This week (March 6-10) is the tenth annual National Apprenticeship Week, designed to celebrate previous success stories and encourage more people to get involved in apprenticeships. Bo-Dee Kelly, who entered the music business as an apprentice and now has a full-time role as a music reporting delivery agent at PPL, explains her experiences and why apprenticeships are a good thing for the music industry…
I always knew I wanted to work in the music industry - I loved music and all the creativity that comes with it – but, like many people, I didn’t know where to start. I have GCSEs, an AS level and a BTEC National Diploma in fashion under my belt, and spent some time as an intern for a PR company. I had also taken part in youth projects at The Roundhouse in Camden, north London, aimed at NEETS (that’s Not in Education, Employment or Training for the uninitiated!).
Of course I’d heard about apprenticeships before but didn’t really know a huge amount so to get a bit of guidance, I went to UK Music’s Careers Day at Ministry Of Sound in London. Hearing a panel discussion about how apprenticeships allowed you to learn about the industry while working within it, everything crystallised and I knew this was the direction for me.
It is a route which is becoming increasingly important. Over the past few years the Government has put a strong focus on apprenticeships to get young people into the workforce and arm them with skills they will need. And next month the introduction of a new levy will aim to encourage their take-up even more by funding training.
The idea is that larger companies will pay the tax to fully fund their apprentice training, and even smaller companies, which do not pay the levy, will have most of their training costs covered.So, back to my own experience, I was fortunate to get a place with the wonderfully supportive PPL (I’m one of 70 people so far to be directly helped into apprenticeships by UK Music). I was already aware of their work because, funnily enough, during my stint in PR I did the company’s PPL licensing and thought it would be a good company to work for.
With no preconceptions or expectations when starting, I went in wanting to learn as much as possible about the music industry, especially those behind-the-scenes aspects.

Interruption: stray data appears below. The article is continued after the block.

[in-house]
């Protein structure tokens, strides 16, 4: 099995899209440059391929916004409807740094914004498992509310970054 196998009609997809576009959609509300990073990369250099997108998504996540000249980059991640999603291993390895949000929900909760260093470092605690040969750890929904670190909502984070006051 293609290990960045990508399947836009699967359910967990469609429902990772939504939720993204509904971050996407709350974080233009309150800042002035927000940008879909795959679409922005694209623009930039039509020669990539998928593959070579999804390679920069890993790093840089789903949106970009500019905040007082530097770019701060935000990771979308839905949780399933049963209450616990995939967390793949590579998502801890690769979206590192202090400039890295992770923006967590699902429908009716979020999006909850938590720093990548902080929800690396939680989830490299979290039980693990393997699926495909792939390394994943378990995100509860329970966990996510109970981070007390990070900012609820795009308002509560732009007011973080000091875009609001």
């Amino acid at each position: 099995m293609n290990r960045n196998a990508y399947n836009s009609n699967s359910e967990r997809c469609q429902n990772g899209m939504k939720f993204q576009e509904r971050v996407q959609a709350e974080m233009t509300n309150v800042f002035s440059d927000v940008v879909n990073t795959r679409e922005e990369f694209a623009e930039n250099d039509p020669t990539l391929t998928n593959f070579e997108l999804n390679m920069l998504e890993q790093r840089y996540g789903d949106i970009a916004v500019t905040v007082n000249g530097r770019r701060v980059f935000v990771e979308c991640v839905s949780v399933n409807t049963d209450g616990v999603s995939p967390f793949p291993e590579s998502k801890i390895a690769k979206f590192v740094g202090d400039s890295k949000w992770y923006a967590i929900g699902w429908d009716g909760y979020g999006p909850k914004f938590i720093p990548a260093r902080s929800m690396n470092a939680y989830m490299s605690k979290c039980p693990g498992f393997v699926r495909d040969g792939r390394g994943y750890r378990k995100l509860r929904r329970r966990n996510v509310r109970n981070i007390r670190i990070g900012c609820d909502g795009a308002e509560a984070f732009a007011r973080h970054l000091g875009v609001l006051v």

PPL gave me solid support with a great line-manager. If I had any questions, I could ask them without sounding silly; if I took an interest in something, they pointed me in the right direction and encouraged me to get involved. They enabled me to grow and develop my skill-set and knowledge, whilst being able to go one day a week to college on “day-release”. I learned key business skills and processes as well as how to be more analytical. Who would have this kind of stuff could be so interesting – music reporting, royalty distribution? It is fascinating though. I love knowing how everything works.
At the end of my year-long apprenticeship I was 100% confident I had learned valuable skills that would truly help me get another job. PPL obviously had confidence in me too as they kept me on as a member of staff and in all, I’ve now been there for two and a half years.
The seamless transition from apprentice to full-time employee was super-easy. The skills I acquired left me fully-prepared – my responsibilities simply increased and I got the opportunity to work on more projects. Without the apprenticeship, I doubt I would have my current job.
Apprenticeships are hugely important. For those who take part in a well-run programme, they provide an opportunity to learn the basic ins-and-outs of the industry and have full support along the way. For the employers, apprenticeships are a wonderful way to introduce a wider, more diverse talent pool into their company. UK Music’s training provider DiVA has drawn almost a quarter of the people on its placements from a BAME background, and 62% are female.
Apprenticeships are not just the preserve of young people. The Women And Work All Party Parliamentary Group recently highlighted the importance of these schemes in helping women to return to work after a career break. In short, apprenticeships are a golden opportunity for a music industry which is trying to take its commitments to diversity seriously.
Things have come full circle for me and I’m now in the position of speaking at numerous events, giving my own perspective on apprenticeships. Later this week I will be speaking about my own experiences at UK Music’s Music Industry Careers Day at New River Studios rehearsal space in Tottenham, to encourage and guide a future intake.
My advice to them of course is go for it – it’s a great starting point to get a foot in the door.